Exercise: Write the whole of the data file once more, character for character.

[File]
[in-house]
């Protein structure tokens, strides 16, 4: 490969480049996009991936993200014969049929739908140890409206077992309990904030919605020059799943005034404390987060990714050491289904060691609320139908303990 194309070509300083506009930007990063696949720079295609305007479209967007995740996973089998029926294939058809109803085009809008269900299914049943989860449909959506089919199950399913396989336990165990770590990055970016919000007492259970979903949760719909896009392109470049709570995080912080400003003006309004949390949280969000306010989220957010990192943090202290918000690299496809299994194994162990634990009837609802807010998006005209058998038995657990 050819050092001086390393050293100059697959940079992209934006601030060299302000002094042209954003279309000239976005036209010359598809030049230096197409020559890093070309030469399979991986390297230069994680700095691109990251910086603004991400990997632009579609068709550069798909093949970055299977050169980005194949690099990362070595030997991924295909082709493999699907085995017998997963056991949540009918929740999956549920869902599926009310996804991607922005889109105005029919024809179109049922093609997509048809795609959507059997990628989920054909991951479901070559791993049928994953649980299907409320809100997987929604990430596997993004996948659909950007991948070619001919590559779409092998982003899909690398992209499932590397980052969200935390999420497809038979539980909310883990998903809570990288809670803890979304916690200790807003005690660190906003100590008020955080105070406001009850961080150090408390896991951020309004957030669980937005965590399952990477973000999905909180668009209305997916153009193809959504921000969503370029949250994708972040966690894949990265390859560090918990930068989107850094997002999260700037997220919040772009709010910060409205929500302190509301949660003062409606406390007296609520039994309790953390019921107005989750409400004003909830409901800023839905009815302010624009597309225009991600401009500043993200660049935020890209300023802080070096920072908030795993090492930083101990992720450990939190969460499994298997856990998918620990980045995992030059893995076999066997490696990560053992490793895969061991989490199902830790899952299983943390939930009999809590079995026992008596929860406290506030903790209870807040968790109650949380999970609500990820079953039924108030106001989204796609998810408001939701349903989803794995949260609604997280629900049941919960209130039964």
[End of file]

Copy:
[in-house]
């Protein structure tokens, strides 16, 4: 490969480049996009991936993200014969049929739908140890409206077992309990904030919605020059799943005034404390987060990714050491289904060691609320139908303990 194309070509300083506009930007990063696949720079295609305007479209967007995740996973089998029926294939058809109803085009809008269900299914049943989860449909959506089919199950399913396989336990165990770590990055970016919000007492259970979903949760719909896009392109470049709570995080912080400003003006309004949390949280969000306010989220957010990192943090202290918000690299496809299994194994162990634990009837609802807010998006005209058998038995657990 050819050092001086390393050293100059697959940079992209934006601030060299302000002094042209954003279309000239976005036209010359598809030049230096197409020559890093070309030469399979991986390297230069994680700095691109990251910086603004991400990997632009579609068709550069798909093949970055299977050169980005194949690099990362070595030997991924295909082709493999699907085995017998997963056991949540009918929740999956549920869902599926009310996804991607922005889109105005029919024809179109049922093609997509048809795609959507059997990628989920054909991951479901070559791993049928994953649980299907409320809100997987929604990430596997993004996948659909950007991948070619001919590559779409092998982003899909690398992209499932590397980052969200935390999420497809038979539980909310883990998903809570990288809670803890979304916690200790807003005690660190906003100590008020955080105070406001009850961080150090408390896991951020309004957030669980937005965590399952990477973000999905909180668009209305997916153009193809959504921000969503370029949250994708972040966690894949990265390859560090918990930068989107850094997002999260700037997220919040772009709010910060409205929500302190509301949660003062409606406390007296609520039994309790953390019921107005989750409400004003909830409901800023839905009815302010624009597309225009991600401009500043993200660049935020890209300023802080070096920072908030795993090492930083101990992720450990939190969460499994298997856990998918620990980045995992030059893995076999066997490696990560053992490793895969061991989490199902830790899952299983943390939930009999809590079995026992008596929860406290506030903790209870807040968790109650949380999970609500990820079953039924108030106001989204796609998810408001939701349903989803794995949260609604997280629900049941919960209130039964």